Roads, including the bridges on them, help every country (and even neighbouring states) to connect to communities for travel and transportation of goods and services.
In a country like Ghana, where rail transport is virtually absent, it takes only the roads for the people to get access to employment, education, tourist sites, health facilities and what have you.
In fact, roads have the potential to fight poverty because if nothing at all, it helps people to travel elsewhere to offer services or market farm produce, especially in the case of rural dwellers.
In a word, we can say roads open up places and improve the socio-economic lives of the people.
In spite of the critical importance of roads, some political administrations care less about them, particularly those in rural areas.
Sometimes, one wonders if certain communities are really part of the country, simply because they lack access roads and even where they have them, they are so bad that visitors do not like repeating visits to those places.
Some rural communities are totally cut off any connection to others, especially when it rains.
In fact, the Ghanaian Times finds it curious to learn that even in the US, in spite of the fact that rural roads and bridges are an essential component of its economy, rural transportation network lacks the necessary funds for proper infrastructural maintenance.
This makes us wonder if it is deliberate attempts by governments to leave rural folks to their fate despite their enormous contribution to the Gross Domestic Product and exports.
We think the narrative should change, which is why we agree with the Director of Planning of the Ghana Highway Authority (GHA), Mr Sitsofe David Addo, that the government should pay equal attention to constructing new roads and maintaining existing ones.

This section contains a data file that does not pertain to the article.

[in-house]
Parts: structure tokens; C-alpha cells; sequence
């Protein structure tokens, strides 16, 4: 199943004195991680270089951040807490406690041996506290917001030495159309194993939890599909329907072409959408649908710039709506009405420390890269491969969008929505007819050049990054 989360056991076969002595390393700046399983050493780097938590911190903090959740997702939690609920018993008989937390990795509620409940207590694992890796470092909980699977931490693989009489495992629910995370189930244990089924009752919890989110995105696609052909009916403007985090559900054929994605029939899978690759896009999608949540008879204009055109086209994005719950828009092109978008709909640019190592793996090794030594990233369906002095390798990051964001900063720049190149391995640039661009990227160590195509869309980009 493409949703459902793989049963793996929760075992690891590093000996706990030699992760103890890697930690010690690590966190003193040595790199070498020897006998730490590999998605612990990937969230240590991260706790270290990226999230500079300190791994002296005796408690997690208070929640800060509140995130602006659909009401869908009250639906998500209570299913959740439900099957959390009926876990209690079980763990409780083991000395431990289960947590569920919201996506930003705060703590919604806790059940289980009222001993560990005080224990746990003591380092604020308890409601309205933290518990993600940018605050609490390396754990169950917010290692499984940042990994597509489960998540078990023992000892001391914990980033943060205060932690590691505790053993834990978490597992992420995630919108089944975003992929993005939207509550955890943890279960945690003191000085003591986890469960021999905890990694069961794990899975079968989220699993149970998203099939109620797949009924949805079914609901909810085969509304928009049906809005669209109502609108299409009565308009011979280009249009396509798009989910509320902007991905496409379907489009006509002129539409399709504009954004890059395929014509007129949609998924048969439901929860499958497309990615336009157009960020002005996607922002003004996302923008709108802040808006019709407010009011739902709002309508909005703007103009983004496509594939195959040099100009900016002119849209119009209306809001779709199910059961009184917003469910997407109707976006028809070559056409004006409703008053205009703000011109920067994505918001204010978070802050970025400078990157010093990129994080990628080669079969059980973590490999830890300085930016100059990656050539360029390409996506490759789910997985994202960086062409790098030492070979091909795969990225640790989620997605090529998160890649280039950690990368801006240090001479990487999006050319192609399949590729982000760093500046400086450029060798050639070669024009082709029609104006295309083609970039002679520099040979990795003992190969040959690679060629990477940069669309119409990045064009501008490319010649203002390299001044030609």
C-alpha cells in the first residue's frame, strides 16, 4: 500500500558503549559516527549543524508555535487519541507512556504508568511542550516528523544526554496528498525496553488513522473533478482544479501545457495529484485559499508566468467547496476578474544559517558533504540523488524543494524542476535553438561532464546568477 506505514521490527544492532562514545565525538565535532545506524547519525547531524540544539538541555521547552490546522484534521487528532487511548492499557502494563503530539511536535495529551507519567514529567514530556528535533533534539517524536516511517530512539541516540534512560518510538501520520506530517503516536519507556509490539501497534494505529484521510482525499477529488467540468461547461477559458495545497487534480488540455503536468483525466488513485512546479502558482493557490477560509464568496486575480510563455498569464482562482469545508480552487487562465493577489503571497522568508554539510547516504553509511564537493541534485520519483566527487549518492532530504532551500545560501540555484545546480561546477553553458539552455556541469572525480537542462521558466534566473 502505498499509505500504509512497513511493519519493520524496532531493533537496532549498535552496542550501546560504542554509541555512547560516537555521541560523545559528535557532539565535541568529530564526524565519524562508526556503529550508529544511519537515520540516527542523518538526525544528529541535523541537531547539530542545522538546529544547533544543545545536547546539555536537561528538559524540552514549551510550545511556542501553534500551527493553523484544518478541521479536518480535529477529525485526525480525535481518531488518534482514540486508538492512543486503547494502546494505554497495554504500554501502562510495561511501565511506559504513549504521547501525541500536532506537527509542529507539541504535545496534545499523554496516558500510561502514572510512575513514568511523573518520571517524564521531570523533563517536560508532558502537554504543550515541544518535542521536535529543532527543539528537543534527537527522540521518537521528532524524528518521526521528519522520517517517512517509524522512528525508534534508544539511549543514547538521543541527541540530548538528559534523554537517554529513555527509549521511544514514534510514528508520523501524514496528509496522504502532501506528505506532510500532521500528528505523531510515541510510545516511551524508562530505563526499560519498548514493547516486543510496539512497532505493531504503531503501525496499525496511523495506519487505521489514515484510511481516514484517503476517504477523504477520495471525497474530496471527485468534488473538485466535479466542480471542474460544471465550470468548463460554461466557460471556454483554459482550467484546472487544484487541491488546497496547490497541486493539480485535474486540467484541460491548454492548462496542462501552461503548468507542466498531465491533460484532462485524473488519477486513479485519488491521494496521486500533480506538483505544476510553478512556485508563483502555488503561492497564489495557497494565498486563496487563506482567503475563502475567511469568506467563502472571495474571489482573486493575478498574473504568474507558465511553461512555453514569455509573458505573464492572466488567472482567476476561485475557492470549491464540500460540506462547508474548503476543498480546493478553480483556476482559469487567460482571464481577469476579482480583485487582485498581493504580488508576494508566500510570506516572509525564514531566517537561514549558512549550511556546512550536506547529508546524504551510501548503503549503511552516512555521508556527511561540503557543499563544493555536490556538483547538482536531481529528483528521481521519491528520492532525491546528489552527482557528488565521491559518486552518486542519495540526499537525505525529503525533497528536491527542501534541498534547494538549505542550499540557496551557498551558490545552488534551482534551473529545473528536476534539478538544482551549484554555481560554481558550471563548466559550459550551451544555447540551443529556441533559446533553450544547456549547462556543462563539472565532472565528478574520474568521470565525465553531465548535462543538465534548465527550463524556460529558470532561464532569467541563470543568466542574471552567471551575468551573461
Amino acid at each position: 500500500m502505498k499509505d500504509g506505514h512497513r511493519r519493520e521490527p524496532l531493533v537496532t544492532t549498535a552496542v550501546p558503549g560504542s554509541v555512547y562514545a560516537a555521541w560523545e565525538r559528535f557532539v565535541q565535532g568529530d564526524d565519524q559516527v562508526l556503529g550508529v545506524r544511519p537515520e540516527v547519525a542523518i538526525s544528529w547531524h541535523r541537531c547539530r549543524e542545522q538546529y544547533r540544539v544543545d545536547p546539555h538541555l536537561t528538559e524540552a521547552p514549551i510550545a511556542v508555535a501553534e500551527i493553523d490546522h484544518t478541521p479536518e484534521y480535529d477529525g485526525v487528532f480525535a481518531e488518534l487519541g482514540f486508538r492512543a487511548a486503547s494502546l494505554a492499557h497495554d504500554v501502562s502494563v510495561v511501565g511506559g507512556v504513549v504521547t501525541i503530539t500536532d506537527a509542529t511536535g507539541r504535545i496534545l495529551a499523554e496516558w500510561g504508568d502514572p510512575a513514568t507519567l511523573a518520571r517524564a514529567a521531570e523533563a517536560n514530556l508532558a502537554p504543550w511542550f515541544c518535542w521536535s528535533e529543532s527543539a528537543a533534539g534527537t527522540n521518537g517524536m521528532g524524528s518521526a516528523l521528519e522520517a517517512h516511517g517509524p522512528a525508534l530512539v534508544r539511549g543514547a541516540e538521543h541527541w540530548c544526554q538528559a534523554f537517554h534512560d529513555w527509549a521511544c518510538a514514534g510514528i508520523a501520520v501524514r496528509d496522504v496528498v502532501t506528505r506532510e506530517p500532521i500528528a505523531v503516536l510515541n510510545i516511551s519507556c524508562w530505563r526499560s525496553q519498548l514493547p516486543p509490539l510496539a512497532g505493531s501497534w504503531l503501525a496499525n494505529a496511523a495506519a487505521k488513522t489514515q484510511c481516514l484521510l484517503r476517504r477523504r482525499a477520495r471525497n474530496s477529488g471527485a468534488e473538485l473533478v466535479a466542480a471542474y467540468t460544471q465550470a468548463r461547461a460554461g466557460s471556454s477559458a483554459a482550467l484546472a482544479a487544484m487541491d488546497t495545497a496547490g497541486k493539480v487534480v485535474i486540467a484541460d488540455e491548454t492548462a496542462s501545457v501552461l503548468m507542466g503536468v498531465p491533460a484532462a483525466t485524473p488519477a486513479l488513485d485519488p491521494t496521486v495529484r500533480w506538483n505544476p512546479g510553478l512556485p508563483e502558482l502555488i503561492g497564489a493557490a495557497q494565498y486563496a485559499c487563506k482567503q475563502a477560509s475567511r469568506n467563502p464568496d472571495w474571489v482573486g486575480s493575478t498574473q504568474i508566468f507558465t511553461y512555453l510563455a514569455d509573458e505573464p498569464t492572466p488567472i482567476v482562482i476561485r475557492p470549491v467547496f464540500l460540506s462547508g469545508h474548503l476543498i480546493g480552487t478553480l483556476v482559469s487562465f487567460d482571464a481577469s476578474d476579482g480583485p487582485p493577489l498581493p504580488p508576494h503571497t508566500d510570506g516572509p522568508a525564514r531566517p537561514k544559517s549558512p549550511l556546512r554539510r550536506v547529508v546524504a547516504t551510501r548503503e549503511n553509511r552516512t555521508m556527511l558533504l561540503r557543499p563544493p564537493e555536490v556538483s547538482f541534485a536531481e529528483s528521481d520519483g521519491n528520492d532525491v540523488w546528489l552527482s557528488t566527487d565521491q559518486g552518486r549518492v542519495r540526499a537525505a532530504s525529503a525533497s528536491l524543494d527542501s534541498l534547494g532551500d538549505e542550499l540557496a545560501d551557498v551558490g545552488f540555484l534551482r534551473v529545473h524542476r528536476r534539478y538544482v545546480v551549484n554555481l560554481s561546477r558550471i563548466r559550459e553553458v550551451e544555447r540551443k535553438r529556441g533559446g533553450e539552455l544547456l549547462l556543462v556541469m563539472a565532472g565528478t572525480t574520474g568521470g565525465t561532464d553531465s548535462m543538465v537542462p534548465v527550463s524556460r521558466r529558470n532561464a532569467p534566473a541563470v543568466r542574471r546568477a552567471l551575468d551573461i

He says it is worrying that 96 per cent of road investment is used to build new roads and only 4 per cent used to maintain existing ones.
The Ghanaian Times believes Mr Addo's call is legitimate and one made on behalf of the voiceless, who mostly use rickety commercial vehicles and so suffer the effects of bad roads and in some cases walk various distances to various destinations because drivers would not ply the bad roads to their communities.
It has been said elsewhere that roads enhance good health and this is hard to contest. What are the health implications of people travelling long distances carrying their bags and other loads?
While supporting Mr Addo, the Ghanaian Times would like to appeal that the government should check all activities that destroy our roads. The first, is our poor maintenance culture, which smacks of carelessness.
The bureaucracy to release money for maintenance is also a problem.
We should also check those who repair breakdown vehicles, spill oil and do all manner of things on the roads and those who wash their vehicles on the road.
We should also check the quality of work done on the roads.
We vehemently support the construction of more roads, but we need the existing ones to be always motorable.